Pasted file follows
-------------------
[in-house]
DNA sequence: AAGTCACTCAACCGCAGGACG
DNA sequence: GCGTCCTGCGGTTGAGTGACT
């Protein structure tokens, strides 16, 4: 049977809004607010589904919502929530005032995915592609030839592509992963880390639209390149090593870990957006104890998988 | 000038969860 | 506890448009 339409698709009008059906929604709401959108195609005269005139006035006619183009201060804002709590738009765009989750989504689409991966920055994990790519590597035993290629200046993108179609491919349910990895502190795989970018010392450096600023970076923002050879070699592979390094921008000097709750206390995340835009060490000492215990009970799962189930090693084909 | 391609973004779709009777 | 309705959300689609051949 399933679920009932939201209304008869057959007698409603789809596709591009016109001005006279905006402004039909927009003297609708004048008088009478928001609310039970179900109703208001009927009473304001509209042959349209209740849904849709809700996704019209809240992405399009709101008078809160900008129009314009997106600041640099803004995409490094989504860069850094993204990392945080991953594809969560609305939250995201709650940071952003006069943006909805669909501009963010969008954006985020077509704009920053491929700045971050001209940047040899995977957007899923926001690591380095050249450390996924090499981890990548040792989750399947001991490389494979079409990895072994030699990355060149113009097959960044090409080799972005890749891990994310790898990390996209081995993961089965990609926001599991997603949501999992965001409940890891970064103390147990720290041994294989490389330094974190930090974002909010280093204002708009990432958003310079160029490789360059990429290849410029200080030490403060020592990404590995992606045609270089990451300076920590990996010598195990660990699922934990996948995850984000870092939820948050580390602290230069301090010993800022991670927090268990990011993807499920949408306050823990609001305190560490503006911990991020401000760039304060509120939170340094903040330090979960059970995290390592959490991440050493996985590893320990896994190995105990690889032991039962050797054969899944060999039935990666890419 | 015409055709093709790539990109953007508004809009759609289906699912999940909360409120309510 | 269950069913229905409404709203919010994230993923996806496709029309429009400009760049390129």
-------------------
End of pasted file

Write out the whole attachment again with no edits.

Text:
[in-house]
DNA sequence: AAGTCACTCAACCGCAGGACG
DNA sequence: GCGTCCTGCGGTTGAGTGACT
């Protein structure tokens, strides 16, 4: 049977809004607010589904919502929530005032995915592609030839592509992963880390639209390149090593870990957006104890998988 | 000038969860 | 506890448009 339409698709009008059906929604709401959108195609005269005139006035006619183009201060804002709590738009765009989750989504689409991966920055994990790519590597035993290629200046993108179609491919349910990895502190795989970018010392450096600023970076923002050879070699592979390094921008000097709750206390995340835009060490000492215990009970799962189930090693084909 | 391609973004779709009777 | 309705959300689609051949 399933679920009932939201209304008869057959007698409603789809596709591009016109001005006279905006402004039909927009003297609708004048008088009478928001609310039970179900109703208001009927009473304001509209042959349209209740849904849709809700996704019209809240992405399009709101008078809160900008129009314009997106600041640099803004995409490094989504860069850094993204990392945080991953594809969560609305939250995201709650940071952003006069943006909805669909501009963010969008954006985020077509704009920053491929700045971050001209940047040899995977957007899923926001690591380095050249450390996924090499981890990548040792989750399947001991490389494979079409990895072994030699990355060149113009097959960044090409080799972005890749891990994310790898990390996209081995993961089965990609926001599991997603949501999992965001409940890891970064103390147990720290041994294989490389330094974190930090974002909010280093204002708009990432958003310079160029490789360059990429290849410029200080030490403060020592990404590995992606045609270089990451300076920590990996010598195990660990699922934990996948995850984000870092939820948050580390602290230069301090010993800022991670927090268990990011993807499920949408306050823990609001305190560490503006911990991020401000760039304060509120939170340094903040330090979960059970995290390592959490991440050493996985590893320990896994190995105990690889032991039962050797054969899944060999039935990666890419 | 015409055709093709790539990109953007508004809009759609289906699912999940909360409120309510 | 269950069913229905409404709203919010994230993923996806496709029309429009400009760049390129």